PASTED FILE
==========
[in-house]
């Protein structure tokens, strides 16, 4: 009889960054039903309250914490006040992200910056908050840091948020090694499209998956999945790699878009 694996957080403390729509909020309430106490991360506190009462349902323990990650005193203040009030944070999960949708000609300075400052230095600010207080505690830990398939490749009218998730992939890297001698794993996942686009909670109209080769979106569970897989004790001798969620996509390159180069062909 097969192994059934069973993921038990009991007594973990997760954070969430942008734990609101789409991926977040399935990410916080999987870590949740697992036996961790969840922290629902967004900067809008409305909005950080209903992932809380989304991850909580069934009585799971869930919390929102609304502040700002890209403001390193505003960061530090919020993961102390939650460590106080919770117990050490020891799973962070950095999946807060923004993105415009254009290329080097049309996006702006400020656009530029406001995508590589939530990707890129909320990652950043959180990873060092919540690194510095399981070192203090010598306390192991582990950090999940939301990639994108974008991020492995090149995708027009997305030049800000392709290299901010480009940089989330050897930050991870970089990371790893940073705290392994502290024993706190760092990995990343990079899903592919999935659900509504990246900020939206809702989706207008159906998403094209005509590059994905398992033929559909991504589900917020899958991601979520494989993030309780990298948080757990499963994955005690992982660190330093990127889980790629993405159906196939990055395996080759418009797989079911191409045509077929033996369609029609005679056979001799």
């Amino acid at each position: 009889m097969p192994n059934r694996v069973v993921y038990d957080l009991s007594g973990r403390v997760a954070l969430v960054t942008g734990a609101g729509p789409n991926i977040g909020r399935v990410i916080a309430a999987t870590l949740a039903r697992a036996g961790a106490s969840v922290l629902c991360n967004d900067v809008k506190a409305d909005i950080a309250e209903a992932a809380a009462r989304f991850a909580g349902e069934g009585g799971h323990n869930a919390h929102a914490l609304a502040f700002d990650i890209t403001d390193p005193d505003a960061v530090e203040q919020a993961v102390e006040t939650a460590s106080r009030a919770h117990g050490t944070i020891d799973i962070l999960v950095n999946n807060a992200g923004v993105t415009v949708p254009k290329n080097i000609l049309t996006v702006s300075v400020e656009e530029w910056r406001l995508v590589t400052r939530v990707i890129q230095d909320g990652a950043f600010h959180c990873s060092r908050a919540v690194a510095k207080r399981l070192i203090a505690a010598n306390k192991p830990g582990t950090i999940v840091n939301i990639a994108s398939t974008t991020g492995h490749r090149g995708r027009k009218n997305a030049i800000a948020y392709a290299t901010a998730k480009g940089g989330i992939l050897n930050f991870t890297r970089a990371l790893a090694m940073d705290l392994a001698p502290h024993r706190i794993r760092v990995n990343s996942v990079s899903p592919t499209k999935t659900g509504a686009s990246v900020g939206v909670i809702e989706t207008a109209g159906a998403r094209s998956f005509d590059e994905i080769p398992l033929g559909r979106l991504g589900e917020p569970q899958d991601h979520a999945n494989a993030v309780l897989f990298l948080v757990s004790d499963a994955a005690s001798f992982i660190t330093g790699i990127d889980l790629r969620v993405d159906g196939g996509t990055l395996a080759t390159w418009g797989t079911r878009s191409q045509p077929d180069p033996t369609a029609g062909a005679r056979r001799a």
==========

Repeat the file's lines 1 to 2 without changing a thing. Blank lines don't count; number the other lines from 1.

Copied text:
[in-house]
């Protein structure tokens, strides 16, 4: 009889960054039903309250914490006040992200910056908050840091948020090694499209998956999945790699878009 694996957080403390729509909020309430106490991360506190009462349902323990990650005193203040009030944070999960949708000609300075400052230095600010207080505690830990398939490749009218998730992939890297001698794993996942686009909670109209080769979106569970897989004790001798969620996509390159180069062909 097969192994059934069973993921038990009991007594973990997760954070969430942008734990609101789409991926977040399935990410916080999987870590949740697992036996961790969840922290629902967004900067809008409305909005950080209903992932809380989304991850909580069934009585799971869930919390929102609304502040700002890209403001390193505003960061530090919020993961102390939650460590106080919770117990050490020891799973962070950095999946807060923004993105415009254009290329080097049309996006702006400020656009530029406001995508590589939530990707890129909320990652950043959180990873060092919540690194510095399981070192203090010598306390192991582990950090999940939301990639994108974008991020492995090149995708027009997305030049800000392709290299901010480009940089989330050897930050991870970089990371790893940073705290392994502290024993706190760092990995990343990079899903592919999935659900509504990246900020939206809702989706207008159906998403094209005509590059994905398992033929559909991504589900917020899958991601979520494989993030309780990298948080757990499963994955005690992982660190330093990127889980790629993405159906196939990055395996080759418009797989079911191409045509077929033996369609029609005679056979001799």